It’s some 22 years since my mother passed away. We didn’t know it at the time, but the unbearable, agonising pain she was experiencing in the months before her death was due to an acute form of leukaemia that was hard to detect. Traditional pain management wasn’t particularly effective, so Mum was forced to endure the suffering.
I was quite shielded from witnessing much of her pain at its most severe. I was 17 at the time, but Mum being Mum didn’t want her kids to see her that way if she could help it. I’m sure that was as much about protecting us as it was herself. There’s a relentless indignity in acute suffering. No one wants to suffer in front of an audience.
But I could hear her cries of pain. Those cries and the suffering I did see will remain with me for the rest of my life.
Looking back, I wonder if medical marijuana might have helped my mum better manage the pain of this unknown disease that was ravaging her body. I don’t know if it was ever raised with her as an option. Certainly at the time, the issue wasn’t prominent on the national agenda like it is now.
Most of all, I wish my mum had been afforded the choice - the legal choice to use it as a treatment if that was her wish.
Helen Kapalos’s documentary A Life of its Own: The Truth about Medical Marijuana offers a poignant insight into the unfathomable suffering those with debilitating illnesses endure and investigates the stunning therapeutic benefits of medical cannabis.
It remains a much stigmatised and misunderstood treatment. There’s a misconception it’s the same illicit drug as recreational marijuana.
Recreational marijuana’s high derives from the compound Tetrahydrocannabinol (THC). Medical marijuana has a much higher concentration of the therapeutic compound Cannabidiol (CBD) and a much lower concentration of THC. Unlike THC, CBD is generally thought to be non-psychoactive. Put simply, medicinal marijuana’s purpose is not to make people high, it’s therapeutic.
Complicating access is that the scope of legality or lack of it differs between states and territories. Legal access is incredibly limited, so people have been forced to break the law to source treatments from the unregulated black market or by growing their own cannabis. People can feel like criminals for sourcing what is, for some, their only form of effective treatment.
There’s an infuriating irony here. Conventional opioids that can have serious side effects are a legal treatment for the management of chronic suffering. Meanwhile medical marijuana with its proven benefits - and, according to many users, no reported side effects - is not readily available in Australia, stuck as it is in a legal and bureaucratic minefield.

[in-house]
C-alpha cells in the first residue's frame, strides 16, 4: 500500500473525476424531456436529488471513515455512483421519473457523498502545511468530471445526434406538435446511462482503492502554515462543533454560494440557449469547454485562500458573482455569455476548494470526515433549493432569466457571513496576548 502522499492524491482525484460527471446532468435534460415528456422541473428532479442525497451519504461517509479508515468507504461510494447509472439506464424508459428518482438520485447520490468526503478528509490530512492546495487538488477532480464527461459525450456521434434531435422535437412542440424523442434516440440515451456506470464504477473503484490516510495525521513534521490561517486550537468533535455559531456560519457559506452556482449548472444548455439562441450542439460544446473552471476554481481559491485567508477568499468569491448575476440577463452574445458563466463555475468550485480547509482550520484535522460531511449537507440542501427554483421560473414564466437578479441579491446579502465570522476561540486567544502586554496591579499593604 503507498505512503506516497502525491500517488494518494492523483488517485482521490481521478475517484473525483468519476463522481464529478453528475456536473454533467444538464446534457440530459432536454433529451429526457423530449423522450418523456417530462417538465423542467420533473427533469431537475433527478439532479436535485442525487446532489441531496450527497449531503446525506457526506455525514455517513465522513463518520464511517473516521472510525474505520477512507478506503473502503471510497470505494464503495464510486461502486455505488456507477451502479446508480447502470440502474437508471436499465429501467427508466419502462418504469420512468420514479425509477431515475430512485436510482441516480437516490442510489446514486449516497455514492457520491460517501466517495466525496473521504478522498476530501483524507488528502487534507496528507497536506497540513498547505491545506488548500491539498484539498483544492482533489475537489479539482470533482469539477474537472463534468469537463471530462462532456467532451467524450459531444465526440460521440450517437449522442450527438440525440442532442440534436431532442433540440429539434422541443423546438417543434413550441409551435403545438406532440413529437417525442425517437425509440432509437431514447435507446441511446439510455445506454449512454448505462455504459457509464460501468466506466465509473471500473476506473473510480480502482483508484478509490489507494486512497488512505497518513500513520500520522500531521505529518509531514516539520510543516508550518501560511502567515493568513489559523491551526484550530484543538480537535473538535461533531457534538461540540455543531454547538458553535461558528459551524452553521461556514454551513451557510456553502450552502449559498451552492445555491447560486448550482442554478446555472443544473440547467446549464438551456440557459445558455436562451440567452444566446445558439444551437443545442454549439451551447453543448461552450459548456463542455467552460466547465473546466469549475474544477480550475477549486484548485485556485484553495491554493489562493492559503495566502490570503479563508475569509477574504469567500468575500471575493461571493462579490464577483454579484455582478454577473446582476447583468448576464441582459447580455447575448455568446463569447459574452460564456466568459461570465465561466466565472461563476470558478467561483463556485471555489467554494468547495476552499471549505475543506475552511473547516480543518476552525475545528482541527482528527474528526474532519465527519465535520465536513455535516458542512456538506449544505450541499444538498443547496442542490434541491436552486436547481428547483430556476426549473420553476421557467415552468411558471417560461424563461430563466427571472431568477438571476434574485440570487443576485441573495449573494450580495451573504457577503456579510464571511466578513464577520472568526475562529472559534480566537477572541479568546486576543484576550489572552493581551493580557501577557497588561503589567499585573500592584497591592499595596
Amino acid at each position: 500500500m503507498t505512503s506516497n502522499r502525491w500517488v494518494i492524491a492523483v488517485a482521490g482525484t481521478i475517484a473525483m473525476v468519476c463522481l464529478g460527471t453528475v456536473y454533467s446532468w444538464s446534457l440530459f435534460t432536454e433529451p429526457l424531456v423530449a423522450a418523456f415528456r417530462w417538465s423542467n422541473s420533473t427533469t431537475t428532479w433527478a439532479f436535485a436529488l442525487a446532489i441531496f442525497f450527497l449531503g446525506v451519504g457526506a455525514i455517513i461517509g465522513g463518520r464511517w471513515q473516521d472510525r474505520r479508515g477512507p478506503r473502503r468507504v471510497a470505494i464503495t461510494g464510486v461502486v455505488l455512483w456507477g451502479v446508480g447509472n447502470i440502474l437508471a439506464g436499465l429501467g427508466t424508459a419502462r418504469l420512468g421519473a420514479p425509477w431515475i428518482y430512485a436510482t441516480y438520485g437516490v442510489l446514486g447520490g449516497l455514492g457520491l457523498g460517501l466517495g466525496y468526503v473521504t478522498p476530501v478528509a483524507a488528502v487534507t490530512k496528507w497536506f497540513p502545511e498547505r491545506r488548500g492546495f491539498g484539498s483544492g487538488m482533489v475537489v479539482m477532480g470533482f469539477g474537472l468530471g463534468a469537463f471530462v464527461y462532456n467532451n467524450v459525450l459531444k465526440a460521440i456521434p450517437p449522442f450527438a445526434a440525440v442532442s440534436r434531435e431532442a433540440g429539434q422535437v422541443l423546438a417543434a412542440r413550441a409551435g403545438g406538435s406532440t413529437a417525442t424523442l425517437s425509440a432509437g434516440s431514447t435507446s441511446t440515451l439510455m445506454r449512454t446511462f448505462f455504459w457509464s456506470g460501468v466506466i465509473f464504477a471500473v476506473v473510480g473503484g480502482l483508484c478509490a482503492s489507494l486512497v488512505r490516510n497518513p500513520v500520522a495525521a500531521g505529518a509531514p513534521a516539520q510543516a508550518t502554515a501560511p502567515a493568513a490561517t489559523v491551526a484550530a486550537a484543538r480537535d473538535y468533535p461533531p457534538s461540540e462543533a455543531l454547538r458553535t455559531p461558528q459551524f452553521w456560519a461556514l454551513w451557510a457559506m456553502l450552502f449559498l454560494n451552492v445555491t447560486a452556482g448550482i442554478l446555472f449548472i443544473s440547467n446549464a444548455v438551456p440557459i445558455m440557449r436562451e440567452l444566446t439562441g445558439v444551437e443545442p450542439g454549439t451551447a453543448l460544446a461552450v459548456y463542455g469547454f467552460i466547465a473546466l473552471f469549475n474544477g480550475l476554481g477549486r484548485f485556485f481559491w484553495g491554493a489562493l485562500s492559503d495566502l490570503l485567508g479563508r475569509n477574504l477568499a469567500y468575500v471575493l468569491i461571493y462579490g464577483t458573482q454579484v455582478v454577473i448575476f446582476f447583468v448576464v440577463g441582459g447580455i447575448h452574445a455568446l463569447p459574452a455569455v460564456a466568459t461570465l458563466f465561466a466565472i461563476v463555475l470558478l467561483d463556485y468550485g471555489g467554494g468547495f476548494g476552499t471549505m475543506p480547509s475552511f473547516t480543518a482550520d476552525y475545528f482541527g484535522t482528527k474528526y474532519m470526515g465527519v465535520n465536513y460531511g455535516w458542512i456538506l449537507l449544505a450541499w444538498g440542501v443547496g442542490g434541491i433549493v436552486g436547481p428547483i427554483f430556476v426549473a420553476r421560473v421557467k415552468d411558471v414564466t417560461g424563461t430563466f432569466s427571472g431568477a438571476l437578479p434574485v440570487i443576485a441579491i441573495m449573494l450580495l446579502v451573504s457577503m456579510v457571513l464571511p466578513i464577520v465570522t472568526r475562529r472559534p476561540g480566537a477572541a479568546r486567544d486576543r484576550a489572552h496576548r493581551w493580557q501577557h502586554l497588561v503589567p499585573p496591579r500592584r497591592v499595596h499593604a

How can we allow people to endure the barbarity of their suffering?
There’s a desperate need for widespread, legal access that is currently limited - for example, to select patients participating in strictly controlled trials. For patients and their families, there’s growing frustration at how slow the process towards legalisation is in this country.
Progress is happening in Australia, but it’s a mixed blessing. The federal government announced recently that importation of medicinal cannabis treatments would be made easier, but only those with a doctor’s prescription can access them. The government is also promising a faster approval process for licences to grow and harvest medical cannabis domestically.
There’s also a key stumbling block in the contentious issue of research within the medical community. Some believe there’s overwhelming evidence to legalise medicinal cannabis; others say that more definitive research needs to be done before safe, legal treatment can be prescribed.
What’s heartening is the groundswell of advocacy and support for legalisation that has made the issue a key rung on the national and media agenda. That’s due in large part to the tireless advocacy of Lucy and Lou Haslam, a former policeman who has led drug squads.
Their late son, Dan, was a tireless advocate. He had benefited greatly from medical cannabis to treat debilitating sickness from chemotherapy for his bowel cancer. A bill has been introduced into federal parliament to legalise medicinal cannabis in Australia - it's named "Dan’s Law" in his honour.
When it comes down to it, only those who are battling these severe traumas to the body and mind can know how that feels. And only those who also suffer as they watch their loved ones in debilitating pain can know the sheer desperation of wanting something, anything to take it away.
Imagine the suffering that could have been prevented if medical marijuana was already a legitimate treatment like opioids?
If we take the red tape out of the equation - and it’s a mighty barrier - the right to legally use medical marijuana for those in desperate need becomes an issue of compassion and empathy.
We can’t stop people being dealt a bad hand, but we can help them manage it. If medical marijuana can be beneficial to those in pain – and we know it can – then blanket legalisation needs to happen as soon as possible in Australia. When people are suffering needlessly, it should be a human right.
Watch A Life of its Own: The Truth about Medical Marijuana on SBS On Demand right here: